Monday, September 6, 2010

23rd Sunday of Ordinary Time

Here is a bit of trivia for you… did you know that the letter to Philemon, from where the second reading of today is taken, is the shortest book in the bible? Just 400 words. In fact today is the only time in the 3 year cycle of readings that we get to hear parts of this letter. However this short work is one of the gems we have received from the Church of the first century. The letter concerns a young runaway slave called Onesimus who was the property of Philemon, a personal friend of Paul.
During St Paul’s times slavery was a common practice, and Christians being part of the culture of this time were forced to accept it as a normal way of life. We are not told why this slave ran away, but because of his social status, this young man had no hope to escape his condition, hence we can assume that he had a very good reason for leaving his master. While on the run Onesimus finds his way to Paul, who was imprisoned, probably in Rome. This encounter was instrumental to the young man’s conversion to Christianity, and with time he became an indispensable helper to the apostle.
We are not told how it happened but somehow Paul learned of his young companion’s situation and did what the social norms and the civil law of his times demanded of him. With great sorrow in his hart he felt obliged to return the slave to his master.
In this letter we hear Paul asking Philemon to “out of love” receive his young companion not as a slave but as a brother in Christ. Perhaps, he says, this is the reason why Onesimus was “Away for a while” so that he can return to his master not as a slave but as a brother in the Lord. With these words Paul reminds Philemon that regardless of cultural practices, Christians are to love each other as members of a family. That this love goes beyond accepted social roles of master and slave, and that these roles have been gone away by the fact Jesus Christ has purchased every man, woman and child with his own blood.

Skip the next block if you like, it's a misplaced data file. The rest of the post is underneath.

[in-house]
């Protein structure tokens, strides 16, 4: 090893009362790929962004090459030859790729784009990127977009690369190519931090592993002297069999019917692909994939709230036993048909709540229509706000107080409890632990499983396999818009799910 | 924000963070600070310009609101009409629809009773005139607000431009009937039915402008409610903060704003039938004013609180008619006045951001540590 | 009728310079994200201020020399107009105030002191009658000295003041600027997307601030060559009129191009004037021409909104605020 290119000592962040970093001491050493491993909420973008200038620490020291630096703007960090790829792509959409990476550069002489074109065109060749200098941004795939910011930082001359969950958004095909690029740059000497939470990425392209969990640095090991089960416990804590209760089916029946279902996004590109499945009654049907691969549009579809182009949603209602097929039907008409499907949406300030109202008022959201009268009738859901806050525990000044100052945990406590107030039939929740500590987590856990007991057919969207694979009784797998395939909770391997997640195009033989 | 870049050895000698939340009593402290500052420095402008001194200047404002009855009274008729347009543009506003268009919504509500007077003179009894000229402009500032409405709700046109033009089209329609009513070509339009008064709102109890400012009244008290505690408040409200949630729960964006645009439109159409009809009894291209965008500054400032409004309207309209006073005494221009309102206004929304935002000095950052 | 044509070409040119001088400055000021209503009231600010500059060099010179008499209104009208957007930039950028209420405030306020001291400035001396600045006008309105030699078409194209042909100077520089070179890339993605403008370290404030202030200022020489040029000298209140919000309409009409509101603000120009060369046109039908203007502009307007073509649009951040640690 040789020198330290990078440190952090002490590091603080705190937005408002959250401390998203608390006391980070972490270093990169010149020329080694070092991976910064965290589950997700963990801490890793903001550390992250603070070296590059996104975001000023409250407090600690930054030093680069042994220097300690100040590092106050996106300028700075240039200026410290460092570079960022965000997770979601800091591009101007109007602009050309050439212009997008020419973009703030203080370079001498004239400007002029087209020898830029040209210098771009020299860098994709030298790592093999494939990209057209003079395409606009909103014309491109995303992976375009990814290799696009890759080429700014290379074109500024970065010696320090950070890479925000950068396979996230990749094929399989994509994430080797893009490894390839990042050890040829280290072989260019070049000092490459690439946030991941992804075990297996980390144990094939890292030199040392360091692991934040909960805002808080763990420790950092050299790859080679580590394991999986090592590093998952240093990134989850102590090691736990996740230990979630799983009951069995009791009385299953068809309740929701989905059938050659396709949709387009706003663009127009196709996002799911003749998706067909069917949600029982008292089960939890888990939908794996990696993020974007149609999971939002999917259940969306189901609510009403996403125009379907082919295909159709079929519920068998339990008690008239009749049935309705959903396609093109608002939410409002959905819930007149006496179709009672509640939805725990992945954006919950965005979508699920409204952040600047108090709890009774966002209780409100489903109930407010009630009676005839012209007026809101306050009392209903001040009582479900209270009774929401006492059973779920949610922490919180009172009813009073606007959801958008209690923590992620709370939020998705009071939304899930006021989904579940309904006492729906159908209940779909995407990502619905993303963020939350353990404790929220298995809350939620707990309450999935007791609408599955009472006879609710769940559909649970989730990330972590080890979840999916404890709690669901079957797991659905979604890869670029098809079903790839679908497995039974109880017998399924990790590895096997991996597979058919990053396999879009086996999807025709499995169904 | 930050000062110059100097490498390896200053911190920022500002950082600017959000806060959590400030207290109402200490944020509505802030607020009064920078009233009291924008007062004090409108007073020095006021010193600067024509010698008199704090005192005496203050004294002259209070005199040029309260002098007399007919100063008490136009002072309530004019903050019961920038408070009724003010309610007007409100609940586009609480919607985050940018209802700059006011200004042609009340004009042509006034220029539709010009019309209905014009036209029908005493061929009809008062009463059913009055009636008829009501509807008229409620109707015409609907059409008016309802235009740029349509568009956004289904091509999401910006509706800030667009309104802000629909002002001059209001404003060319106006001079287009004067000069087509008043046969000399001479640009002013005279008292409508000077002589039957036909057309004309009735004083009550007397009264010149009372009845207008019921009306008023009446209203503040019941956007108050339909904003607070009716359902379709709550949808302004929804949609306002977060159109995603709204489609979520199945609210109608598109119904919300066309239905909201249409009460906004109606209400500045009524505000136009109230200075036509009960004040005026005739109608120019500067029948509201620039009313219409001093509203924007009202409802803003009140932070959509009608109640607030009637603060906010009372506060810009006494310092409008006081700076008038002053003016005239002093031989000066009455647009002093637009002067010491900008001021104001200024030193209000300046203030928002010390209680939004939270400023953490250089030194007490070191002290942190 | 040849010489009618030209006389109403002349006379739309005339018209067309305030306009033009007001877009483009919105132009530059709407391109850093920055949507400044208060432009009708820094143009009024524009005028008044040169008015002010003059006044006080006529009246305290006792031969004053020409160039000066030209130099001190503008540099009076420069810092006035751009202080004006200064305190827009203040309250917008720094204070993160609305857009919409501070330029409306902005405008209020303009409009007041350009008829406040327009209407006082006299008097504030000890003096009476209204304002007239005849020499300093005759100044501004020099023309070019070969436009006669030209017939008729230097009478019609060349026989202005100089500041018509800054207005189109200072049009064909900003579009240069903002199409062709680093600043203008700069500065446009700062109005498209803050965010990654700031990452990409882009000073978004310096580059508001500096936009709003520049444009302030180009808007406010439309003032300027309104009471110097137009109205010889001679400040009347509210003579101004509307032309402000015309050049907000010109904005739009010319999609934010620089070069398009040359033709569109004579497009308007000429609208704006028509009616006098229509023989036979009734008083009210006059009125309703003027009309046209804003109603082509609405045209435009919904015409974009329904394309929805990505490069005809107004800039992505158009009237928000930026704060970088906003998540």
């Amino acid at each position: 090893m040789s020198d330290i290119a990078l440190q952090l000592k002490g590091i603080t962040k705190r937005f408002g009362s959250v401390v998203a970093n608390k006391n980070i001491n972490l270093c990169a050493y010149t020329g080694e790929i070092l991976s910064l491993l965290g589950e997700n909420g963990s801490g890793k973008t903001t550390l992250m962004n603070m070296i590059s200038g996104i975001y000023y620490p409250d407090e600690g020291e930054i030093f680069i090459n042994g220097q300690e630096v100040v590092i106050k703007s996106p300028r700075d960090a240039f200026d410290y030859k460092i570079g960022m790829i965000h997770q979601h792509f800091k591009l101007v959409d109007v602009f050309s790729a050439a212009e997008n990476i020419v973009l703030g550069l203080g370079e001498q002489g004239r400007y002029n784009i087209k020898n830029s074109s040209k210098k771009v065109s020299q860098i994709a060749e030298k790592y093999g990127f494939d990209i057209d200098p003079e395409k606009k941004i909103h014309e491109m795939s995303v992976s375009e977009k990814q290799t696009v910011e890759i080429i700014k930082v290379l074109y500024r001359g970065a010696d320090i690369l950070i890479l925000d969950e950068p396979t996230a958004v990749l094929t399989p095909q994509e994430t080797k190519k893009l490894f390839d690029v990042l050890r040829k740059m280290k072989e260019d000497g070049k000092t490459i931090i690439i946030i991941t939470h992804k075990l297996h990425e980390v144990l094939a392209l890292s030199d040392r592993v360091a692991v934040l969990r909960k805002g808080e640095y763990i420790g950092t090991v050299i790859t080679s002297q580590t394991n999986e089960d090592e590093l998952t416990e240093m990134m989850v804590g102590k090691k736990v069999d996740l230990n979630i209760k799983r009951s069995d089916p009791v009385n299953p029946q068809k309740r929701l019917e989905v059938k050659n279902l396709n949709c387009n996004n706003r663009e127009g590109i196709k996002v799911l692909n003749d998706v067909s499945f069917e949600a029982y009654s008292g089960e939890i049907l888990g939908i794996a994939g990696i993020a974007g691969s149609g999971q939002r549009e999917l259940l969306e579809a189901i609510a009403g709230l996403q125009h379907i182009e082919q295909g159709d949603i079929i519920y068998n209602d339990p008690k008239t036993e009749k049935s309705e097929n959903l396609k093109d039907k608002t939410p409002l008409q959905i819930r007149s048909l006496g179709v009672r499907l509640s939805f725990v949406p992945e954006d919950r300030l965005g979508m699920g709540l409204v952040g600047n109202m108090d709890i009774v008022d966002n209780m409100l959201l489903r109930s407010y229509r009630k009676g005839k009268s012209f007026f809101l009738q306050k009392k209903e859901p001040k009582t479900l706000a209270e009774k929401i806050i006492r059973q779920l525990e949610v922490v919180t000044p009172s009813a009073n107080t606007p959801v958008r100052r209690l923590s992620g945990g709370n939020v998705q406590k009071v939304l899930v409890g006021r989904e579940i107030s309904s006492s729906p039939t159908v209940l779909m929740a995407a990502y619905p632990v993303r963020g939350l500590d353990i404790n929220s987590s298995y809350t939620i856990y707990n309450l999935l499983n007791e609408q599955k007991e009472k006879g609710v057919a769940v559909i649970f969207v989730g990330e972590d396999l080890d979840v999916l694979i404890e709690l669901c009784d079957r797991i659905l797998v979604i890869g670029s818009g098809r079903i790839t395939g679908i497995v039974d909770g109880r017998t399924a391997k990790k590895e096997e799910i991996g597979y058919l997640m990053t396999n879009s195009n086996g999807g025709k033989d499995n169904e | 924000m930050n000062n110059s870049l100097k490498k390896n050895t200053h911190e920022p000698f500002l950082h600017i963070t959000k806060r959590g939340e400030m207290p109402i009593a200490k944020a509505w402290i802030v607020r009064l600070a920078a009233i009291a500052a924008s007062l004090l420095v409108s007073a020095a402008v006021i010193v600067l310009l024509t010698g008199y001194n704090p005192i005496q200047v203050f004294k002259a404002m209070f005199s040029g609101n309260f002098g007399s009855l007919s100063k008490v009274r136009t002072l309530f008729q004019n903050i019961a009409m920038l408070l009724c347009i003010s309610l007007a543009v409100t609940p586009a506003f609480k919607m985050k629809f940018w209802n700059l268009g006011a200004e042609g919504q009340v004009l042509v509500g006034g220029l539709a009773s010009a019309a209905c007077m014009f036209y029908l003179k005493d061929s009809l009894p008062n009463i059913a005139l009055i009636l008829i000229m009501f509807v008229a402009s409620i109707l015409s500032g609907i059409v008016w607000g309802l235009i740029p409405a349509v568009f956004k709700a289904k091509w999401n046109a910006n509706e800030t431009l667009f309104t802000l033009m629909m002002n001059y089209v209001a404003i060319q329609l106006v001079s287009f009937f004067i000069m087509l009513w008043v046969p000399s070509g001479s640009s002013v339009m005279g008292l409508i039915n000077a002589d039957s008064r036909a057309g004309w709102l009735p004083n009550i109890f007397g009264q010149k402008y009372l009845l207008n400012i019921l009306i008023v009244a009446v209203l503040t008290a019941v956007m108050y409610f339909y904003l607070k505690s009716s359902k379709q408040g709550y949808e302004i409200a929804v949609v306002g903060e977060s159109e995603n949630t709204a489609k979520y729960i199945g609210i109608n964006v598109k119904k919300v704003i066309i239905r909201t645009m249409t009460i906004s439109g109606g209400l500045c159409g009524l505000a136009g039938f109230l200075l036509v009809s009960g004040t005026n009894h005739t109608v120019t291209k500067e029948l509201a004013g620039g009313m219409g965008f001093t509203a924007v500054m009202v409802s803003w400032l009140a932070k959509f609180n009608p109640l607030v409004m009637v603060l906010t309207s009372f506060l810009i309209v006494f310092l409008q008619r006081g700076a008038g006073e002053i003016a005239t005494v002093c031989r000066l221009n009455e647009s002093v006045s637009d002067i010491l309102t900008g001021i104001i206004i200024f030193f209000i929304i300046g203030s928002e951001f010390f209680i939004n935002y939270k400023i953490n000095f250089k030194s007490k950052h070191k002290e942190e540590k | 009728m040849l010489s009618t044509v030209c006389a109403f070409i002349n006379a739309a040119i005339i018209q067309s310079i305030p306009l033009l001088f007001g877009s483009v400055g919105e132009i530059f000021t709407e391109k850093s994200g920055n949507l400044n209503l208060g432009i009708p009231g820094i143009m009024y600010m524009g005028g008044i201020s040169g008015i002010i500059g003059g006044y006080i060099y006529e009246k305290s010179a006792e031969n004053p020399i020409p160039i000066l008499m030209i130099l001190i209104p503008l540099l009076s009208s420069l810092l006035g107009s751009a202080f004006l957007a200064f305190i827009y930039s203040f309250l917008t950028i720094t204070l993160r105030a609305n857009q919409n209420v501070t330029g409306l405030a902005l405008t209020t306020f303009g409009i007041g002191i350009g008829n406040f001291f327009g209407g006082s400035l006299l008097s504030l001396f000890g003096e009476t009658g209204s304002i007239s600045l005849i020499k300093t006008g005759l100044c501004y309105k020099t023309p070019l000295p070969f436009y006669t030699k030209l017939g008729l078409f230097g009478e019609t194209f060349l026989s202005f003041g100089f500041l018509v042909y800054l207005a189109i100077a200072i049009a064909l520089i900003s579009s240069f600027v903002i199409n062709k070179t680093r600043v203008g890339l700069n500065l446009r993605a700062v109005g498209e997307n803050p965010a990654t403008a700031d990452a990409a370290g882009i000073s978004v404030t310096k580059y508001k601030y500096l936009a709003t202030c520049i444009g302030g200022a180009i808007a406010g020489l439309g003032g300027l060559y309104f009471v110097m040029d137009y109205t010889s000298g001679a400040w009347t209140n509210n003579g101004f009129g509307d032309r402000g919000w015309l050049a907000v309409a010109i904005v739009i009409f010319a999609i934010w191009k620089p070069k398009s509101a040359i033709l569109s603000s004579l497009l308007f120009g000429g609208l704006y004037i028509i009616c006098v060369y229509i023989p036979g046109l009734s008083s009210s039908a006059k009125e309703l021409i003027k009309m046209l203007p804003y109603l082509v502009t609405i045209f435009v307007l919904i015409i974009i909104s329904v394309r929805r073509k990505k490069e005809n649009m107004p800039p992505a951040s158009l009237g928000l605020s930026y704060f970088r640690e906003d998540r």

It is interesting that after we hear such an appeal to Christian love, in the Gospel reading we hear Jesus exclaim “If anyone comes to me without hating his mother and his father, wife, children, brothers and sisters and even his own live they cannot be called my disciples.” How are we to reconcile these two readings? One speaking about love between brothers and another one about the necessity of hating friends, families even our own lives for the sake of the Gospel?
To answer these questions we need to look at who were the recipients of these words. When Paul writes to Philemon he knew his friend was a follower of the gospel already; Philemon knew what it meant to go against friends and family, to abandon possessions and social status for the sake of the kingdom of God. This is why Paul speaks to him in the way he did, and expects Philemon to out of love, do the right thing.
In the Gospel Jesus is speaking to “The crowds”, these were the people that followed him and were “on the fence” trying to decide if they should become his disciples or not. Jesus intension is not to scandalize them, or for that matter us, but to make sure we do not get the wrong idea about what it means to be a disciple. He is “telling it like it is”; becoming a disciple is like a man building a tower or a king planning a war, if we do not know what we are getting into, we can find ourselves in a lot of trouble. Being a disciple sometimes might mean having to go against anything or anyone that tries to prevent us from achieving this goal even to the cost of our own personal loss. The hatred Jesus speaks in the gospel should not be taken in the sense of hating specific persons but in the sense of what a specific person trying to stop us from becoming disciples represents. A friend, a spouse or a parent that is against us following the teachings of Church should be rejected by us, for the sake of our own eternal salvation, being a disciple of Jesus should be our number one priority in life.
In a sense Paul’s letter to Philemon is a reminder to us of this fact. When Onesimus accepted the gospel, he had to come to terms with the fact that he was not a freeman and that his destiny did not belong to himself or Paul but to his master; to be a Christian is to embrace our own personal crosses in humbleness. When Paul decided to send Onesimus back, even when this caused him great sorrow, he did it anyway; to be a Christian is to trust that God at the end of the day will work all things for the sake of the kingdom. When Philemon is reminded that as a brother in Christ, his runaway slave has gained the freedom of the children of God, he had to accept the fact that life as a Christian means to go against the norms of his society and culture for the sake of love.
The letter to Philemon is a gem for us Christians of the 21st century because it reminds us that we have been bought at a great price, and that if we consider ourselves disciples of the Lord we must not allow anything or anyone to stand between us and out eternal destiny even if this means, going against our loved ones, and our friend; it means to accept our daily crosses in humbleness, it means to sometimes sacrifice our personal well being and status for doing what is right, and good, and just.
The letter of Philemon is a gem because it was written for each one of us. Amen.